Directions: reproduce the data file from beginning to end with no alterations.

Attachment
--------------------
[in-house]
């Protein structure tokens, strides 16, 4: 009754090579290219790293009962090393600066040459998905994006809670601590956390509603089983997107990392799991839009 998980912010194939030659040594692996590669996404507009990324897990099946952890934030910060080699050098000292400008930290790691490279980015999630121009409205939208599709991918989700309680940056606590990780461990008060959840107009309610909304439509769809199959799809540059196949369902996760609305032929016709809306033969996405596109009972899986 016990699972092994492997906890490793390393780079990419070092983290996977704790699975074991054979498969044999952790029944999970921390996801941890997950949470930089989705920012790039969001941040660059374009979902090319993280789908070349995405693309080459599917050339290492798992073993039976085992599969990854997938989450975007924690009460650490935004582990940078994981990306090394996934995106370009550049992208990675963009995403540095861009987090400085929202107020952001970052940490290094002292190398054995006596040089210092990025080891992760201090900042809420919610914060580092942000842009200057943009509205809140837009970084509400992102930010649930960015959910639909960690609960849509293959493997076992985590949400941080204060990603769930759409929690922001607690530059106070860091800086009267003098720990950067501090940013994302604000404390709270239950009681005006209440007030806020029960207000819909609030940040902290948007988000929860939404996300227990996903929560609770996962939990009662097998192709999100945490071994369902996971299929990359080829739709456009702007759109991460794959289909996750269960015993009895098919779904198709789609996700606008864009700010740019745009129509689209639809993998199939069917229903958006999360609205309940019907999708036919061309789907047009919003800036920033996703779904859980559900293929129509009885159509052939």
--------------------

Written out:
[in-house]
């Protein structure tokens, strides 16, 4: 009754090579290219790293009962090393600066040459998905994006809670601590956390509603089983997107990392799991839009 998980912010194939030659040594692996590669996404507009990324897990099946952890934030910060080699050098000292400008930290790691490279980015999630121009409205939208599709991918989700309680940056606590990780461990008060959840107009309610909304439509769809199959799809540059196949369902996760609305032929016709809306033969996405596109009972899986 016990699972092994492997906890490793390393780079990419070092983290996977704790699975074991054979498969044999952790029944999970921390996801941890997950949470930089989705920012790039969001941040660059374009979902090319993280789908070349995405693309080459599917050339290492798992073993039976085992599969990854997938989450975007924690009460650490935004582990940078994981990306090394996934995106370009550049992208990675963009995403540095861009987090400085929202107020952001970052940490290094002292190398054995006596040089210092990025080891992760201090900042809420919610914060580092942000842009200057943009509205809140837009970084509400992102930010649930960015959910639909960690609960849509293959493997076992985590949400941080204060990603769930759409929690922001607690530059106070860091800086009267003098720990950067501090940013994302604000404390709270239950009681005006209440007030806020029960207000819909609030940040902290948007988000929860939404996300227990996903929560609770996962939990009662097998192709999100945490071994369902996971299929990359080829739709456009702007759109991460794959289909996750269960015993009895098919779904198709789609996700606008864009700010740019745009129509689209639809993998199939069917229903958006999360609205309940019907999708036919061309789907047009919003800036920033996703779904859980559900293929129509009885159509052939």